Wed, Dec 10, 2014 - Page 11 News List

Prescribing vegetables, not pills

A new program provides low income families with an incentive to eat more fruits and vegetables and less fast food


Fruit and veg: obesity’s biggest enemy.

Photo: Reuters

Alaijah Borden was 10 years old and overweight when Dr Sundari Periasamy, a pediatrician at Harlem Hospital Center in New York, enrolled her in an innovative program to increase her consumption of fruits and vegetables — and, hopefully, to reduce her weight.

After two years in the program, Alaijah, a middle school student, is a success story: She lost 5 pounds the first year by snacking on fruits and vegetables, then 8 pounds the second year after cutting down on greasy foods.

Her mother, Sheryl Brown, 33, said Alaijah used to sabotage home-cooked family dinners by buying junk food on her way to and from school. Now Alaijah carries fruit or cut vegetables to school.

“It’s really an awesome program that’s made it more affordable for me to get fruits and vegetables,” Brown said. “I told my daughter it’s better to be told you’re overweight and here’s the solution than to just be told you’re overweight and sent home.”

Mom, too, has benefited. Though not overweight, Brown brought her hypertension under control without medication when, like her daughter, she switched her snacks to fruits and vegetables.

The Browns are among 50 low-income families with overweight children enrolled in the Fruit and Vegetable Prescription Program, or FVRx, at Harlem Hospital Center. Three other hospitals in New York are also testing the program.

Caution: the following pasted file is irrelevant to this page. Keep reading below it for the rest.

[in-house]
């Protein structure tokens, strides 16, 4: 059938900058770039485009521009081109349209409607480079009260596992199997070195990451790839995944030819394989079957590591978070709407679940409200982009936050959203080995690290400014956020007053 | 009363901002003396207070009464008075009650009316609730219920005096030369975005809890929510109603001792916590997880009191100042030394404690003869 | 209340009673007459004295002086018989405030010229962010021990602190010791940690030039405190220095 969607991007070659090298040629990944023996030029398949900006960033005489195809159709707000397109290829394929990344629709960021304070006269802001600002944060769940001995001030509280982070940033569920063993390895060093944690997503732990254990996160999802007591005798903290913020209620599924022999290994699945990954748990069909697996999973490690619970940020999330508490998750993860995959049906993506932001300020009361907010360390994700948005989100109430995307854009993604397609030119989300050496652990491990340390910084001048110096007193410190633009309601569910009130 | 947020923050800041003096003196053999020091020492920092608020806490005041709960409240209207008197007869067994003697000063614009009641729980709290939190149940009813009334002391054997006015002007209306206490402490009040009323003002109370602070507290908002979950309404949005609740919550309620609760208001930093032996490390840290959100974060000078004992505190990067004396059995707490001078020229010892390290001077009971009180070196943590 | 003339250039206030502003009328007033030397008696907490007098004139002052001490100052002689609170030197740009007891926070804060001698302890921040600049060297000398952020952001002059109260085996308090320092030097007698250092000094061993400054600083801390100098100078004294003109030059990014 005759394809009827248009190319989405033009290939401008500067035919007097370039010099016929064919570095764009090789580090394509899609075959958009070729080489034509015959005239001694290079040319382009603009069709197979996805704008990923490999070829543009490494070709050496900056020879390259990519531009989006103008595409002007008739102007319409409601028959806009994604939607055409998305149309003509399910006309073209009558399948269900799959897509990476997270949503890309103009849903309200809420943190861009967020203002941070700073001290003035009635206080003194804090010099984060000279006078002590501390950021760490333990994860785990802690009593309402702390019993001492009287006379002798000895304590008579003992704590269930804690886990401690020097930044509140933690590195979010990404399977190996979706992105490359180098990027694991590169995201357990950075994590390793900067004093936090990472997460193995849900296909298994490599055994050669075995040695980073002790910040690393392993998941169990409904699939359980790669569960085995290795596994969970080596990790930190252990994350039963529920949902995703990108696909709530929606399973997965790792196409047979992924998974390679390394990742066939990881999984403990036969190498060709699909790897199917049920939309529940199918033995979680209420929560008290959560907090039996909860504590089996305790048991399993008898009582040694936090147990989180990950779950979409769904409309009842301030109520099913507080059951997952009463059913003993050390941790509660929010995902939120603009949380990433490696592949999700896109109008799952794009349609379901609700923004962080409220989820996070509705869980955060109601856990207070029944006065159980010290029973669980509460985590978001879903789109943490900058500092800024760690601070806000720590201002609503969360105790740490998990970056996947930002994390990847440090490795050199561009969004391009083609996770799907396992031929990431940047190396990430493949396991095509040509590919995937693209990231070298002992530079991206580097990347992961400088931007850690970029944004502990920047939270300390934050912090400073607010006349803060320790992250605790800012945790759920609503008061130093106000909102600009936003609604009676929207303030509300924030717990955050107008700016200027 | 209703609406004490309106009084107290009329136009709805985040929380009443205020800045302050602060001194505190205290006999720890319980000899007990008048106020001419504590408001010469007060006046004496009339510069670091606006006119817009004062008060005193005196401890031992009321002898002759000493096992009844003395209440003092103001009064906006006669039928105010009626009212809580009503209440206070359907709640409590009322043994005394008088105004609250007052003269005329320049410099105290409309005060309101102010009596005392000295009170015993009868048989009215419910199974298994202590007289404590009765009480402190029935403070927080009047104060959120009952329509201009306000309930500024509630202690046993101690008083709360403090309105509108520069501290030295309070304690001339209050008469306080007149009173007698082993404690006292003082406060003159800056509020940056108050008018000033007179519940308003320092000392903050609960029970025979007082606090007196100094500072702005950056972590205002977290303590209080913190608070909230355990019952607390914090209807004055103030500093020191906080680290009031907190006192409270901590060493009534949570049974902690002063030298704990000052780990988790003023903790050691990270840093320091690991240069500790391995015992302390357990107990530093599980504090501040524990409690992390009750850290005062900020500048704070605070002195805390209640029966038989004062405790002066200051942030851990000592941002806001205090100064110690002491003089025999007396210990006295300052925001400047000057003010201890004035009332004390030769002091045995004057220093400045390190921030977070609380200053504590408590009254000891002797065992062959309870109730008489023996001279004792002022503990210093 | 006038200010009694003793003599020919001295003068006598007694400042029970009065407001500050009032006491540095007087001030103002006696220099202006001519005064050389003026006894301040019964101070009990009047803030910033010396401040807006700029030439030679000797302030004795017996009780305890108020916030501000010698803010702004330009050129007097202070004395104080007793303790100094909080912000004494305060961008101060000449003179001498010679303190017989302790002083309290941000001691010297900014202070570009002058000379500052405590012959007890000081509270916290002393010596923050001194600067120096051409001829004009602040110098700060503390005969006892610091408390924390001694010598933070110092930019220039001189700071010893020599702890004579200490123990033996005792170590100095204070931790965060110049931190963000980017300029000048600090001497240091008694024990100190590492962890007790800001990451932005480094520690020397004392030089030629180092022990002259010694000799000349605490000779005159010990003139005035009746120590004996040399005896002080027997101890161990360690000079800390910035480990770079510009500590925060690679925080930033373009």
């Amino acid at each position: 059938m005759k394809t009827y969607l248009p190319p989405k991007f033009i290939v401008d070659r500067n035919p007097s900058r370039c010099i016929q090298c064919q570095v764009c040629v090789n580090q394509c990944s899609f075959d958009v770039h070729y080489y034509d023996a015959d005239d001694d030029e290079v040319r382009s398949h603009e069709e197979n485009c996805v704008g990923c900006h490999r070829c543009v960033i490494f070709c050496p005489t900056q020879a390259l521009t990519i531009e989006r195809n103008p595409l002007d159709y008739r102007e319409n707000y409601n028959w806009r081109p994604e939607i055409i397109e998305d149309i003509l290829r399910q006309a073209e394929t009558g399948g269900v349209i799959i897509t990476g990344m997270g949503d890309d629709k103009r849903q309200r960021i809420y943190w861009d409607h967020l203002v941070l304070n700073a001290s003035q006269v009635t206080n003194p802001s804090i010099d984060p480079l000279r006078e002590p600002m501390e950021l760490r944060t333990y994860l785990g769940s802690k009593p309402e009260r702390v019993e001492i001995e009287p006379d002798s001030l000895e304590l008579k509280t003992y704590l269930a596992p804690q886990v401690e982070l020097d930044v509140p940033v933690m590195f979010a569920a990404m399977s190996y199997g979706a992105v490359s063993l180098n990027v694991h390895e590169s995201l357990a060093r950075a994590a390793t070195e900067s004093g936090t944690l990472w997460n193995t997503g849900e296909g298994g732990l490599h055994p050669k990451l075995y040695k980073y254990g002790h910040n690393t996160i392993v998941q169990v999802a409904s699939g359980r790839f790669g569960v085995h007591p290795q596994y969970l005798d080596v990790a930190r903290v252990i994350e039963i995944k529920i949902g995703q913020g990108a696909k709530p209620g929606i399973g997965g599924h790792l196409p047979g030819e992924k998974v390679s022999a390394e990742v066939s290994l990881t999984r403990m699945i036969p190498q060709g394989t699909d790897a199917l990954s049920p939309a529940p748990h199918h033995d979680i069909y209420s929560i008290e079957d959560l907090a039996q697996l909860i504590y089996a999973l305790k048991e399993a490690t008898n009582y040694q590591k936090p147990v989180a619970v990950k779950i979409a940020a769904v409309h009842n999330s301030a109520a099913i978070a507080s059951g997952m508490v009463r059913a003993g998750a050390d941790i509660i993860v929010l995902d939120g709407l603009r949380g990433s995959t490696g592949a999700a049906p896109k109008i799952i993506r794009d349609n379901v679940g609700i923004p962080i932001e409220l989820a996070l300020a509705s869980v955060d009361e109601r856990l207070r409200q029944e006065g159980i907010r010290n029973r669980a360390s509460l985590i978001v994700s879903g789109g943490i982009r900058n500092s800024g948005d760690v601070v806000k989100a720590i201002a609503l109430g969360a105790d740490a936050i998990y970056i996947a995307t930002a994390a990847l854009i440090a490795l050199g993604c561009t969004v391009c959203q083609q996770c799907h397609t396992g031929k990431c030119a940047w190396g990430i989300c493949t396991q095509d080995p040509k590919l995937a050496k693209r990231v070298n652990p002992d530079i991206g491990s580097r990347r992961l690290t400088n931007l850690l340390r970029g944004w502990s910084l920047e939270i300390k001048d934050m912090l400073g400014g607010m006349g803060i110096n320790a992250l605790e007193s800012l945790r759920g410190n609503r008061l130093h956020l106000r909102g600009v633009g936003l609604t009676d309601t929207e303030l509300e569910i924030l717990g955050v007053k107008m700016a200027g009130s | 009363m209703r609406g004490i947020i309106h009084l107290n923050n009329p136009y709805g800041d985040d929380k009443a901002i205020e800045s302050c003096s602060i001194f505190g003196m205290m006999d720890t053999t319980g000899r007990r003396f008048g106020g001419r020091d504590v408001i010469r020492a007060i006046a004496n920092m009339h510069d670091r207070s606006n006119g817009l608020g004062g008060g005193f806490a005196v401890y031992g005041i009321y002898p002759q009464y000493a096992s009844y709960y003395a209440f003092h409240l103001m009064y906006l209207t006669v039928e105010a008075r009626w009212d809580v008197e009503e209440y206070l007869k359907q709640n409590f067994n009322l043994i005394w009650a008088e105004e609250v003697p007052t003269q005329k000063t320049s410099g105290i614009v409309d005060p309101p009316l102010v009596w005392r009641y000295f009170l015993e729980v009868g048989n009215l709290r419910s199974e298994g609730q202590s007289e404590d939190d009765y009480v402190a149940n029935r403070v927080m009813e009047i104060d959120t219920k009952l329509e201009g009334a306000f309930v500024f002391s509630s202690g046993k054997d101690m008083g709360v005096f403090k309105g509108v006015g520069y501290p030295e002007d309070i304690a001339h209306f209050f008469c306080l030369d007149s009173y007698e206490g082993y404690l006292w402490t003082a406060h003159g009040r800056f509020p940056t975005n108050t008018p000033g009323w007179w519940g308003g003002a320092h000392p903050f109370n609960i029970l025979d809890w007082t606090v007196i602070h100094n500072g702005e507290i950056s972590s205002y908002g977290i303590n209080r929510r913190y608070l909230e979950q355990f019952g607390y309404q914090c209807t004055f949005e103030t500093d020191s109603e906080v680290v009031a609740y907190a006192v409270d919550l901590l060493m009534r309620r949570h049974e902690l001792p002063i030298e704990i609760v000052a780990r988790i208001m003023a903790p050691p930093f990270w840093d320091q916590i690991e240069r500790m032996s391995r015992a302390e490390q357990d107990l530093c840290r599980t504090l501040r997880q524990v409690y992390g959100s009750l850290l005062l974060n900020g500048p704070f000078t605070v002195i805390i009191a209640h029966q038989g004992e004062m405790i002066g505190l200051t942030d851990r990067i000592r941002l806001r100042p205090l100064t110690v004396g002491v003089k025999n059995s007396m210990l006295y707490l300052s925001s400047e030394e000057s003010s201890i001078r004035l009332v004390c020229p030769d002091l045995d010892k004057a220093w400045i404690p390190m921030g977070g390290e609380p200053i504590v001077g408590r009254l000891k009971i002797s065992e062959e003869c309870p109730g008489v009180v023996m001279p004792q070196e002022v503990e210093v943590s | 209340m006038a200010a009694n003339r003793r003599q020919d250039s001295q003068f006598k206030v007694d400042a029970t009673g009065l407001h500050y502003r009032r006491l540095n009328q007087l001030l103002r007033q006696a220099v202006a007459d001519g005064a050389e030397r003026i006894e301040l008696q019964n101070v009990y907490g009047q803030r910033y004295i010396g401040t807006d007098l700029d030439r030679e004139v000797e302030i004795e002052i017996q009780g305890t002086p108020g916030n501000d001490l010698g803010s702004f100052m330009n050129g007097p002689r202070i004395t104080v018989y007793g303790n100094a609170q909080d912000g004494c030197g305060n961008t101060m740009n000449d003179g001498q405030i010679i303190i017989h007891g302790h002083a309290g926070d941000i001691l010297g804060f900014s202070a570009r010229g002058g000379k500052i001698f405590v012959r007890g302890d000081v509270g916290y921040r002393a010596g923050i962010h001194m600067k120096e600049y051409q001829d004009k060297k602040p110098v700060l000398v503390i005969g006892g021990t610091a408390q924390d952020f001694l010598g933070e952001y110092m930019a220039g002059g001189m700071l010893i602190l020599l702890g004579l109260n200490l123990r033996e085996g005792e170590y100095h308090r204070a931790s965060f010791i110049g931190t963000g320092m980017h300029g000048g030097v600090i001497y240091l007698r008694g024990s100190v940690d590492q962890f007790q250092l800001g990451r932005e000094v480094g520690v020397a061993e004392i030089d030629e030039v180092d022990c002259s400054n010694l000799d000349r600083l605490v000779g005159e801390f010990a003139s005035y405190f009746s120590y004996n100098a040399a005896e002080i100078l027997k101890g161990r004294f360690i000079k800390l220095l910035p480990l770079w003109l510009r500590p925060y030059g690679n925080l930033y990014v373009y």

The program was created by the Laurie M. Tisch Illumination Fund in partnership with Wholesome Wave, a nonprofit group that advocates for access to better food in low-income neighborhoods, and the city’s Health and Hospital Corp. It is a startlingly simple idea.


Instead of drugs or admonishments to lose weight, which typically fall on deaf ears, doctors provide families with a “prescription” to eat fruits and vegetables. The families also are given nutritional education, recipes and, most important of all, so-called Health Bucks that are redeemable for produce at a local farmers’ market — at twice the amount that the families could purchase with food stamps alone. (Brown receives US$325 in food stamps each month to feed her family of five.)

There is no single solution to the nation’s epidemic of obesity and the costly diseases that result from it. But this and similar programs strongly suggest that providing access to fresh fruits and vegetables, with the means to purchase them and the motivation to do so, can have an impact.

New York’s FVRx program operates in poor areas known as “food deserts,” where eating at places like McDonald’s is both cheaper and easier than purchasing fresh foods and preparing them at home.

“For people today with income shortages, getting good food like high-quality fruits and vegetables is a big problem,” said Michel Nischan, founder of Wholesome Wave, which supports the programs at community health centers.

“A movement to restrict food stamps to healthy foods is well-meaning, but it wouldn’t work in many areas where 7-Elevens are the main source of people’s food,” said Nischan, a former chef who began focusing on nutrition when his son developed Type 2 diabetes. The goal is to “level the playing field between artificially cheap unhealthy stuff and the healthy foods that wealthier people enjoy.”

It is a win-win endeavor. Participants who qualify get tokens, or Health Bucks, to spend on fruits and vegetables at local farmers’ markets. The farmers are reimbursed for the full value of their goods with dollars from community-based nonprofits and grants.

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